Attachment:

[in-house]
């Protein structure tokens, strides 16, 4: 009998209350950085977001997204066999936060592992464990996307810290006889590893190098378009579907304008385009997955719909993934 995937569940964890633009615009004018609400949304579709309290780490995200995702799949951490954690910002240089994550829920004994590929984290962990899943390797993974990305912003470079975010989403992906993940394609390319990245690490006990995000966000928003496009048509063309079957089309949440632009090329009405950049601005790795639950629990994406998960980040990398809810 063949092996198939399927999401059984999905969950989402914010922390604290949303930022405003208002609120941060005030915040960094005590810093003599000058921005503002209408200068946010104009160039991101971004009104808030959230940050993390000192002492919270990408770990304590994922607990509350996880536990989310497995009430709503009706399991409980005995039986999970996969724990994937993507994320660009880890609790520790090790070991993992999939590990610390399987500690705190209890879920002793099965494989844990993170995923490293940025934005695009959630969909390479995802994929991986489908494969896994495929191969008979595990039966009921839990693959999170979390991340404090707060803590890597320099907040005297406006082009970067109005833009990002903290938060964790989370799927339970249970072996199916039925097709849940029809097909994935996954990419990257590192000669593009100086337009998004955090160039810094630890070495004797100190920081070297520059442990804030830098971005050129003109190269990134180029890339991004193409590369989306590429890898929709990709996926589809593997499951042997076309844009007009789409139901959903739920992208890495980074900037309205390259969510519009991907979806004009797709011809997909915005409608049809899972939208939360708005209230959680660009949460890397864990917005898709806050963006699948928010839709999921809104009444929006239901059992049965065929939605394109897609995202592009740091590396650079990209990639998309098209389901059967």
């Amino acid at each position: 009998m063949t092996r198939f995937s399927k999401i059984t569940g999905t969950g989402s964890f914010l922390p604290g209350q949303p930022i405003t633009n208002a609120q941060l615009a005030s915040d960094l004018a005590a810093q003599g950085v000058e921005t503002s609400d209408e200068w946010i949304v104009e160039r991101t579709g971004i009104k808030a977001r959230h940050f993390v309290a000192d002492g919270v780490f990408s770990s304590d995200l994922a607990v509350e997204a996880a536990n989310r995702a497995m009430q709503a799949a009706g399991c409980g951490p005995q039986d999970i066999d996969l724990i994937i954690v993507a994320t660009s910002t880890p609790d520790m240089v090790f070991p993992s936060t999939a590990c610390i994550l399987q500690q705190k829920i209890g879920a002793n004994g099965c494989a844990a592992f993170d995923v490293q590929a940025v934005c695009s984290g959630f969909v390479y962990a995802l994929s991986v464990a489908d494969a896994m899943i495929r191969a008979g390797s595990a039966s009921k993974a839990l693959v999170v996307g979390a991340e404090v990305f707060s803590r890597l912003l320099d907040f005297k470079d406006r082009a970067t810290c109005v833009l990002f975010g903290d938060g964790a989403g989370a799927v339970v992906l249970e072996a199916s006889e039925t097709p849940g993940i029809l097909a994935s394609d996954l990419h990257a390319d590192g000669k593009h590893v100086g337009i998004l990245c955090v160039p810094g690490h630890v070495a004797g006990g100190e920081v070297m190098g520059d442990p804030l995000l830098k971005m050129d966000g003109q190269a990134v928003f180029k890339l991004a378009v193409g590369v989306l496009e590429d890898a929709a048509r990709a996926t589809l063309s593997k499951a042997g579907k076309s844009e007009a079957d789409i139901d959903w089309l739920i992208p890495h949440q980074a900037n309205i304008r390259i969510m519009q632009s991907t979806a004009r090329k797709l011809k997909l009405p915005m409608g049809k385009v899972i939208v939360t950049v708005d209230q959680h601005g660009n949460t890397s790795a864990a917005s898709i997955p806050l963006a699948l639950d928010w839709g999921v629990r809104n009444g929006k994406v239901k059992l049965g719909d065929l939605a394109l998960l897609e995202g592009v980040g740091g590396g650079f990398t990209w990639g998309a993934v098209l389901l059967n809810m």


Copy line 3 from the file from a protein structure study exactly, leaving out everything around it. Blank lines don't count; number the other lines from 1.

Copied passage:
């Amino acid at each position: 009998m063949t092996r198939f995937s399927k999401i059984t569940g999905t969950g989402s964890f914010l922390p604290g209350q949303p930022i405003t633009n208002a609120q941060l615009a005030s915040d960094l004018a005590a810093q003599g950085v000058e921005t503002s609400d209408e200068w946010i949304v104009e160039r991101t579709g971004i009104k808030a977001r959230h940050f993390v309290a000192d002492g919270v780490f990408s770990s304590d995200l994922a607990v509350e997204a996880a536990n989310r995702a497995m009430q709503a799949a009706g399991c409980g951490p005995q039986d999970i066999d996969l724990i994937i954690v993507a994320t660009s910002t880890p609790d520790m240089v090790f070991p993992s936060t999939a590990c610390i994550l399987q500690q705190k829920i209890g879920a002793n004994g099965c494989a844990a592992f993170d995923v490293q590929a940025v934005c695009s984290g959630f969909v390479y962990a995802l994929s991986v464990a489908d494969a896994m899943i495929r191969a008979g390797s595990a039966s009921k993974a839990l693959v999170v996307g979390a991340e404090v990305f707060s803590r890597l912003l320099d907040f005297k470079d406006r082009a970067t810290c109005v833009l990002f975010g903290d938060g964790a989403g989370a799927v339970v992906l249970e072996a199916s006889e039925t097709p849940g993940i029809l097909a994935s394609d996954l990419h990257a390319d590192g000669k593009h590893v100086g337009i998004l990245c955090v160039p810094g690490h630890v070495a004797g006990g100190e920081v070297m190098g520059d442990p804030l995000l830098k971005m050129d966000g003109q190269a990134v928003f180029k890339l991004a378009v193409g590369v989306l496009e590429d890898a929709a048509r990709a996926t589809l063309s593997k499951a042997g579907k076309s844009e007009a079957d789409i139901d959903w089309l739920i992208p890495h949440q980074a900037n309205i304008r390259i969510m519009q632009s991907t979806a004009r090329k797709l011809k997909l009405p915005m409608g049809k385009v899972i939208v939360t950049v708005d209230q959680h601005g660009n949460t890397s790795a864990a917005s898709i997955p806050l963006a699948l639950d928010w839709g999921v629990r809104n009444g929006k994406v239901k059992l049965g719909d065929l939605a394109l998960l897609e995202g592009v980040g740091g590396g650079f990398t990209w990639g998309a993934v098209l389901l059967n809810m």